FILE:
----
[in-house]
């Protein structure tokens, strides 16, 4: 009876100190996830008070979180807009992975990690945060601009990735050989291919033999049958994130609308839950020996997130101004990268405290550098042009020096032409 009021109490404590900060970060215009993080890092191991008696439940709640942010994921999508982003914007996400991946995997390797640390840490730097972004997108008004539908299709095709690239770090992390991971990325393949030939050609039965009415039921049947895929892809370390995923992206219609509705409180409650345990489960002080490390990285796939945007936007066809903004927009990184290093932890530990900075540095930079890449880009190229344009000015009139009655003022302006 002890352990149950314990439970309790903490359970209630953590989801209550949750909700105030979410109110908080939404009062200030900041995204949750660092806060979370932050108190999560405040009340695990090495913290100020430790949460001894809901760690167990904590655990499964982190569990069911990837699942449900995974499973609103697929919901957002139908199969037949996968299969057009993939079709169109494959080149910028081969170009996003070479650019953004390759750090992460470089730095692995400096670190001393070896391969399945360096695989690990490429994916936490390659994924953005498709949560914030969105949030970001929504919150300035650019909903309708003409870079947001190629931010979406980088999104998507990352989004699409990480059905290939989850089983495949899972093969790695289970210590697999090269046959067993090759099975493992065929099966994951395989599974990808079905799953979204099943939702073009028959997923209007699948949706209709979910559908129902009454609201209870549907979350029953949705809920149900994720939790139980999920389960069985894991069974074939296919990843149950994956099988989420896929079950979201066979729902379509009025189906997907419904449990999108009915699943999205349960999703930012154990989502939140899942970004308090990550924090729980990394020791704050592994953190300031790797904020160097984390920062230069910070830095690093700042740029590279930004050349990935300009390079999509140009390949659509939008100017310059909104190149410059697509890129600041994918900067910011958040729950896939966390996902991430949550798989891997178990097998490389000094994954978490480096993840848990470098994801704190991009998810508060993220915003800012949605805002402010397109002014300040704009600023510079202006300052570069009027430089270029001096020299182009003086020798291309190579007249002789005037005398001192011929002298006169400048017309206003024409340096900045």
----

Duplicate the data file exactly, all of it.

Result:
[in-house]
């Protein structure tokens, strides 16, 4: 009876100190996830008070979180807009992975990690945060601009990735050989291919033999049958994130609308839950020996997130101004990268405290550098042009020096032409 009021109490404590900060970060215009993080890092191991008696439940709640942010994921999508982003914007996400991946995997390797640390840490730097972004997108008004539908299709095709690239770090992390991971990325393949030939050609039965009415039921049947895929892809370390995923992206219609509705409180409650345990489960002080490390990285796939945007936007066809903004927009990184290093932890530990900075540095930079890449880009190229344009000015009139009655003022302006 002890352990149950314990439970309790903490359970209630953590989801209550949750909700105030979410109110908080939404009062200030900041995204949750660092806060979370932050108190999560405040009340695990090495913290100020430790949460001894809901760690167990904590655990499964982190569990069911990837699942449900995974499973609103697929919901957002139908199969037949996968299969057009993939079709169109494959080149910028081969170009996003070479650019953004390759750090992460470089730095692995400096670190001393070896391969399945360096695989690990490429994916936490390659994924953005498709949560914030969105949030970001929504919150300035650019909903309708003409870079947001190629931010979406980088999104998507990352989004699409990480059905290939989850089983495949899972093969790695289970210590697999090269046959067993090759099975493992065929099966994951395989599974990808079905799953979204099943939702073009028959997923209007699948949706209709979910559908129902009454609201209870549907979350029953949705809920149900994720939790139980999920389960069985894991069974074939296919990843149950994956099988989420896929079950979201066979729902379509009025189906997907419904449990999108009915699943999205349960999703930012154990989502939140899942970004308090990550924090729980990394020791704050592994953190300031790797904020160097984390920062230069910070830095690093700042740029590279930004050349990935300009390079999509140009390949659509939008100017310059909104190149410059697509890129600041994918900067910011958040729950896939966390996902991430949550798989891997178990097998490389000094994954978490480096993840848990470098994801704190991009998810508060993220915003800012949605805002402010397109002014300040704009600023510079202006300052570069009027430089270029001096020299182009003086020798291309190579007249002789005037005398001192011929002298006169400048017309206003024409340096900045």